The formerly pretty much despised and ignored Asiatic countries, considered uncivilized and weak as compared to the rich Western nations have for quite some time now showed their muscle in terms of economy and resistance to the U.S. playing of the Superpower game. After the International Monetary Fund, when asked for help by those countries, instead of saving them managed to thoroughly ruin their economies, Asian countries have now gone together to take matters in their own hands, forming a kind of Asian IMF. The 10-member ASEAN organization [4] who already had substantial economic impact has recently formed an agreement with China, Japan and South Korea to create a $120 billion currency pool from which smaller countries can borrow. In this way the less wealthy Asian countries will turn to a monetary fund of their own [5]

"Two years ago, the ADB [the Asian Development Bank] was searching for a role in an Asia that was growing fast with surplus savings, burgeoning foreign exchange reserves and easy access to capital. Now the bank finds itself in the position of being courted both as a focus of regional cooperation and as a source of funds to help Asian countries face the crisis. Middle income countries like Indonesia and the Philippines have come knocking on the bank's door, looking for funds to boost government spending, particularly on infrastructure and for social safety nets as unemployment rises."

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The fall of a superpower

The United States has long ago outlived its presumed role as the lone superpower. The last administration just hammered the last nail into the coffin of this shadow of lost grandeur. Nobody needed the adoration of an illusion and very few people are going to miss the lies, the fake elections and the gaudy hoopla that leads up to the conventions of the two almost identical parties, both run and shaped by the big corporations that have been the true rulers of the United States for decades. Maybe after the economic recession is over, many years from now, maybe when Afghanistan and Pakistan are back on their own to fight out their own conflicts, maybe when Iran will no more have to fear reprisals from the West because it is intent on defending itself from Israel and the United States and maybe even the regime of the ayatollahs will be gone and some kind of democracy installed, maybe then a kind of equilibrium will reign and we the people won't have to be whiplashed into obedience by screams of national security, killer pandemics and a war on terror. And the people is lulled to sleep by newspeak of freedom and democracy, of moral values, of leaving no children behind and of trickle-down economics that will make us all healthy, wealthy and wise.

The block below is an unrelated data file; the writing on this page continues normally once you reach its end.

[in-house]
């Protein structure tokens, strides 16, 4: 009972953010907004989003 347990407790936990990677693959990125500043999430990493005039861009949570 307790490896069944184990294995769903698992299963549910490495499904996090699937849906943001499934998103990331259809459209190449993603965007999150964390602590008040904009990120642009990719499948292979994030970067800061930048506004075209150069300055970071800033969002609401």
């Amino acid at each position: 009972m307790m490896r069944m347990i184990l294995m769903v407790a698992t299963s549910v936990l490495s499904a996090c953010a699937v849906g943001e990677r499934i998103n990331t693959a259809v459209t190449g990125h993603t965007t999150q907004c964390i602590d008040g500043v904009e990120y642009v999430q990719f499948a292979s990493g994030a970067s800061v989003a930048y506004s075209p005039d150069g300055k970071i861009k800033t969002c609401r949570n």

Asia will have achieved equal power with the West and the present efforts towards people-oriented politics in Latin America will have borne fruit and we will finally see democracy arising out of the ashes.

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Siv O'Neall was born and raised in Sweden where she graduated from Lund University. She has lived in Paris, France and New Rochelle, N.Y. and traveled extensively throughout the U.S, Europe, and other continents, including several trips to India. (more...)